In case you’re wondering, the starting bid for the handmade Olympic sneakers is $80,000.
Even if you don’t find sneakers lovely, and wouldn’t display them above the fireplace in your living room or mount them in your trophy room, you may want to check your closets for collectibles.
Weekly Focus – Think About It
“Collecting facts is important. Knowledge is important. But if you don't have an imagination to use the knowledge, civilization is nowhere.”
--Ray Bradbury, American author
* Government bonds and Treasury Bills are guaranteed by the U.S. government as to the timely payment of principal and interest and, if held to maturity, offer a fixed rate of return and fixed principal value. However, the value of fund shares is not guaranteed and will fluctuate.
* Corporate bonds are considered higher risk than government bonds but normally offer a higher yield and are subject to market, interest rate and credit risk as well as additional risks based on the quality of issuer coupon rate, price, yield, maturity, and redemption features.
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* The Dow Jones Global ex-U.S. Index covers approximately 95% of the market capitalization of the 45 developed and emerging countries included in the Index.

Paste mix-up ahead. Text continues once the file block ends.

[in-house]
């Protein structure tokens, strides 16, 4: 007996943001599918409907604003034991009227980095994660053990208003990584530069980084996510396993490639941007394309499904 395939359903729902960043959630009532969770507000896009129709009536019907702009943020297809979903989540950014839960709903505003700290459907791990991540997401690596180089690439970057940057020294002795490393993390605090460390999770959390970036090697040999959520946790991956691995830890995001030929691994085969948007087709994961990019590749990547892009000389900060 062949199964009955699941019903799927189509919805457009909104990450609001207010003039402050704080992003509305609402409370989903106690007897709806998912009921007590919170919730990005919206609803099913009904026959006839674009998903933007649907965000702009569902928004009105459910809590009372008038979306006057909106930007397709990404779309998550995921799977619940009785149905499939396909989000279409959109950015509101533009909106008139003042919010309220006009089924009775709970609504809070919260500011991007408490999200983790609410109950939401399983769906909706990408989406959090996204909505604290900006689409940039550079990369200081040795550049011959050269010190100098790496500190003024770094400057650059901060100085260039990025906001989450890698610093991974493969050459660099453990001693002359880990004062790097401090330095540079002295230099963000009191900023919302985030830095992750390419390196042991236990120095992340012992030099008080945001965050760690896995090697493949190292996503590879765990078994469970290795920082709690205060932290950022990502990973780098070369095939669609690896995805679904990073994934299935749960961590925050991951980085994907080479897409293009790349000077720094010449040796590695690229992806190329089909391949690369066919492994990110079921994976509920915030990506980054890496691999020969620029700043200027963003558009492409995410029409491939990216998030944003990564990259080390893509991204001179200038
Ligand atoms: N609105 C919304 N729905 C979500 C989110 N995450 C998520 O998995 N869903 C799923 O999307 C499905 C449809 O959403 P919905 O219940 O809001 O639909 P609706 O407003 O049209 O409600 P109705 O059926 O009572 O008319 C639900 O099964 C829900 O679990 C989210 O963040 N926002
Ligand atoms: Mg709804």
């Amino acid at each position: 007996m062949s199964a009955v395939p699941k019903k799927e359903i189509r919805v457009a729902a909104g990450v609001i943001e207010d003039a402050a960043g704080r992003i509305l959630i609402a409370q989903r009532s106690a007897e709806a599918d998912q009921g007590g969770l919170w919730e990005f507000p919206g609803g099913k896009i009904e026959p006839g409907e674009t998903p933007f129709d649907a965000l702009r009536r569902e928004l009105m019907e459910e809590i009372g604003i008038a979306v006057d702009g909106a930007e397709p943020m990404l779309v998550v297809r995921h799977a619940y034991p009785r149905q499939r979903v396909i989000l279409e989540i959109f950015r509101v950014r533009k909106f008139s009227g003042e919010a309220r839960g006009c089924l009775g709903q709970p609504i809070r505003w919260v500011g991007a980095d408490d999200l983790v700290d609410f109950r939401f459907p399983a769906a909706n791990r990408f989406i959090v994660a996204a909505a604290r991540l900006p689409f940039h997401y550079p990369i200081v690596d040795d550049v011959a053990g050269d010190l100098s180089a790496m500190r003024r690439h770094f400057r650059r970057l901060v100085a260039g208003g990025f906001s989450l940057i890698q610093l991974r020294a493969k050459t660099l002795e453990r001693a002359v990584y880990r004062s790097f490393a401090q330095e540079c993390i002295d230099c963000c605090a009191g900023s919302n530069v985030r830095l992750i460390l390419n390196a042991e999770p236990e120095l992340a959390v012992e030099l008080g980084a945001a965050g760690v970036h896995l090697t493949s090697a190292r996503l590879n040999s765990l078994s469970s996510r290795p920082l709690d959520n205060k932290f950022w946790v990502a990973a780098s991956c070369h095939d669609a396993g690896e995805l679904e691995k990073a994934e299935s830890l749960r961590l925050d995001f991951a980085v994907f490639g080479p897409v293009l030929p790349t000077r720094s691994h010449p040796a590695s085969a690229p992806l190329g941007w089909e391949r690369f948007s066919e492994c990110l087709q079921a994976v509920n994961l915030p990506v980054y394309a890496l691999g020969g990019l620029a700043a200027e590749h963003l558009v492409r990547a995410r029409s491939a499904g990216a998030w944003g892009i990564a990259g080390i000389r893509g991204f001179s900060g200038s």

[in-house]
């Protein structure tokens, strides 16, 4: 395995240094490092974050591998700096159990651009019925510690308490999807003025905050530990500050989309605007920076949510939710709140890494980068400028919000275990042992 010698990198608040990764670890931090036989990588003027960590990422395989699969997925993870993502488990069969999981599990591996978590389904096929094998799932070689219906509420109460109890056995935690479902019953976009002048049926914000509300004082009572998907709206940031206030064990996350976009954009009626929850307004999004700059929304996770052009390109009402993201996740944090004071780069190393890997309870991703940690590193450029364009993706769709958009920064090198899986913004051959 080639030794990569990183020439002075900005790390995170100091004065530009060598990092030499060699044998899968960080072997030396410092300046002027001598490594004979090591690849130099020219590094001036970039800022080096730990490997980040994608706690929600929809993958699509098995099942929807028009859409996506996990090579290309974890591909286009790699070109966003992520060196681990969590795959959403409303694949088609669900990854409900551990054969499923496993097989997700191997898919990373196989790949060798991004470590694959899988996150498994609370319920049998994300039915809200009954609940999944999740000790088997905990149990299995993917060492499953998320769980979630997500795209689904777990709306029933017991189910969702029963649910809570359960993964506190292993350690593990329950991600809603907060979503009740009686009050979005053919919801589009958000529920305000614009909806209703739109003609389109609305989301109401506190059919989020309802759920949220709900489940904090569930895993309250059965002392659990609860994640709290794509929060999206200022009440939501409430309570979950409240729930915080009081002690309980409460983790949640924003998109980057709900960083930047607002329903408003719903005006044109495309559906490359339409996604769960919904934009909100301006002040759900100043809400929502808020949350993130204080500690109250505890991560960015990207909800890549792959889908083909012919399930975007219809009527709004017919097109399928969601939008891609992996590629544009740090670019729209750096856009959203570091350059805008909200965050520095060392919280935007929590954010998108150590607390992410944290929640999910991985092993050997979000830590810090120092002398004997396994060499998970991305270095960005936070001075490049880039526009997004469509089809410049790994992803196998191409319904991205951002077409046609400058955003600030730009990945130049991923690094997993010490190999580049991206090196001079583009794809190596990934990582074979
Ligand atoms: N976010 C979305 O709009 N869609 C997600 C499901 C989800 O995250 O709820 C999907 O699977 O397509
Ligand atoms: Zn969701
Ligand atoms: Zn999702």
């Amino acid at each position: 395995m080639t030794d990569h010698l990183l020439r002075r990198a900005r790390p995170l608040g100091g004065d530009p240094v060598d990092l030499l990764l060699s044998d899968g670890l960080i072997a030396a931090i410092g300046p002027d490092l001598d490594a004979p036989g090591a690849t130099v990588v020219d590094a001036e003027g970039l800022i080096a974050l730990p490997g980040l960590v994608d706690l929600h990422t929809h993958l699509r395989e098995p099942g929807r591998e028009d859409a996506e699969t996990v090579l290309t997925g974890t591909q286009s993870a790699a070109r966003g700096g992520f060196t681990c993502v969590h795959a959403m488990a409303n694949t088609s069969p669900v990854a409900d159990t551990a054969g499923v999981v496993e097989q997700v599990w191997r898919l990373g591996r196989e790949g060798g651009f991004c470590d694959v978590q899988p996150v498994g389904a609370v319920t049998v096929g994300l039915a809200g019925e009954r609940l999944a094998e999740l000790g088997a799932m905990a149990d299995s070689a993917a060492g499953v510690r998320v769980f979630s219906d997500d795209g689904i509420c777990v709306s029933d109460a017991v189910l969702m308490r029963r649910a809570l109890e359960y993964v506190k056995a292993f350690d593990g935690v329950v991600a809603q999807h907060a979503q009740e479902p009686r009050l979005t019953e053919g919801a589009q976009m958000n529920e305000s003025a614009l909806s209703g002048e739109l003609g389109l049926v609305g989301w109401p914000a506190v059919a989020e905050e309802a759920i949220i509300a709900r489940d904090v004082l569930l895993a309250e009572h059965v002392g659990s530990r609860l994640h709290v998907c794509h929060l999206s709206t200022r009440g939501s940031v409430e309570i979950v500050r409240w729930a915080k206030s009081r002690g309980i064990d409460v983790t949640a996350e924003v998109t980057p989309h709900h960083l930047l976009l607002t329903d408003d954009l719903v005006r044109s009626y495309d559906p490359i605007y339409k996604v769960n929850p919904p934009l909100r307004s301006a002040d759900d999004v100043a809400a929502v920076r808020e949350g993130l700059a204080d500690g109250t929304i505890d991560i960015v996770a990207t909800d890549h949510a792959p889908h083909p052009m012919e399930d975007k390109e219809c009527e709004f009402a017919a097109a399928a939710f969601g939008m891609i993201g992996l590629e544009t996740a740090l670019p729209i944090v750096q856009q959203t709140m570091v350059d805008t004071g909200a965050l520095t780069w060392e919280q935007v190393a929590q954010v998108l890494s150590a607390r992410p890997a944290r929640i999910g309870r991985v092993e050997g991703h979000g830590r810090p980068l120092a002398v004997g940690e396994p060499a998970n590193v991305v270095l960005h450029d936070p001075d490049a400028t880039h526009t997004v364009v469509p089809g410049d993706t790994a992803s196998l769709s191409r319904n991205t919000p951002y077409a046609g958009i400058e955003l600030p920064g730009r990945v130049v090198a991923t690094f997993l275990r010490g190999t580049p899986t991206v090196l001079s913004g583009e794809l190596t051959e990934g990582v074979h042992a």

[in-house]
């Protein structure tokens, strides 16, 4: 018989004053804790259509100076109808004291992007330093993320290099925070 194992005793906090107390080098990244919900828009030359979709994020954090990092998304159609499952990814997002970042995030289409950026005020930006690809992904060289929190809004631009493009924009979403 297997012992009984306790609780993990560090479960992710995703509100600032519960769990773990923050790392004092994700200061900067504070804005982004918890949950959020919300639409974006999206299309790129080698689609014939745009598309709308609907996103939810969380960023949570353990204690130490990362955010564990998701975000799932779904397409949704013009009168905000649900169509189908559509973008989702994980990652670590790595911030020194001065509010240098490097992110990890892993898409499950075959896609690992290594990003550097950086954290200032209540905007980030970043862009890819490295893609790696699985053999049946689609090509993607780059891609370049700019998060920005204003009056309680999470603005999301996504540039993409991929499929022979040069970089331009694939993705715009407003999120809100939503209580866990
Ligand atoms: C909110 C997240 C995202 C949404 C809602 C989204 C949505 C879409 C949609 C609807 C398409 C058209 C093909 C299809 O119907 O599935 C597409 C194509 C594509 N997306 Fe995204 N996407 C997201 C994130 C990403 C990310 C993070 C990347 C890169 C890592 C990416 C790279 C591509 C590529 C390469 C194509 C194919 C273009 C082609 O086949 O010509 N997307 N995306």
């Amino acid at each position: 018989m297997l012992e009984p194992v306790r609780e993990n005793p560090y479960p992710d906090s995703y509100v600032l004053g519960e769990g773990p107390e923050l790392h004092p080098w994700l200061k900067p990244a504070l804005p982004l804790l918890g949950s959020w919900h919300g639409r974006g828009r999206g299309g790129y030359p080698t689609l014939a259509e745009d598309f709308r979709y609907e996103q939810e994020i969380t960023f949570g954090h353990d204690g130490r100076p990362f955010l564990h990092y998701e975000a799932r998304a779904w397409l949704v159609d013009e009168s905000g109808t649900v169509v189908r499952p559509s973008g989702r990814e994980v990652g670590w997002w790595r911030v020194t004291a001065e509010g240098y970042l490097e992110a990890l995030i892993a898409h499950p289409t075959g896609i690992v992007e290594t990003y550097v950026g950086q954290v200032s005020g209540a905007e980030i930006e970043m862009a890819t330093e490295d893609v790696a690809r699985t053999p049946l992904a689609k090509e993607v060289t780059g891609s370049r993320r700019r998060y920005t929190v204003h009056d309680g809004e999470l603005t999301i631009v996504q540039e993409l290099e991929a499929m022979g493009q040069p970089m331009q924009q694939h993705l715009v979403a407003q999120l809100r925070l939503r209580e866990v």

* The 10-year Treasury Note represents debt owed by the United States Treasury to the public. Since the U.S. Government is seen as a risk-free borrower, investors use the 10-year Treasury Note as a benchmark for the long-term bond market.
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* The Bloomberg Commodity Index is designed to be a highly liquid and diversified benchmark for the commodity futures market. The Index is composed of futures contracts on 19 physical commodities and was launched on July 14, 1998.
* The Dow Jones Industrial Average (DJIA), commonly known as “The Dow,” is an index representing 30 stock of companies maintained and reviewed by the editors of The Wall Street Journal.
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https://www.barrons.com/articles/dow-major-ndexes-sett-record-ford-volkswagen-china-trade-outflows-51562964799 (or go to https://peakcontent.s3-us-west-2.amazonaws.com/+Peak+Commentary/07-15-19_Barrons-The_Dow_S_and_P_500_and_Nasdaq_Set_Records_Yet_Investor_Sentiment_is_Low-Footnote_1.pdf)
https://www.ft.com/content/ed3fe53c-a444-11e9-974c-ad1c6ab5efd1 (or go to https://peakcontent.s3-us-west-2.amazonaws.com/+Peak+Commentary/07-15-19_FinancialTimes-US_Stocks_Reach_New_Highs_as_Spotlight_Remains_on_Fed-Footnote_2.pdf)
https://www.ft.com/content/7e69f980-a364-11e9-974c-ad1c6ab5efd1 (or go to https://peakcontent.s3-us-west-2.amazonaws.com/+Peak+Commentary/07-15-19_FinancialTimes-Federal_Reserves_Dovish_Tilt_Stirs_Debate_on_How_Far_It_will_Go-Footnote_3.pdf)
https://www.yardeni.com/pub/peacockbullbear.pdf (or go to https://peakcontent.s3-us-west-2.amazonaws.com/+Peak+Commentary/07-15-19_Yardeni_Research-Investors_Intelligence_Sentiment-Footnote_4.pdf)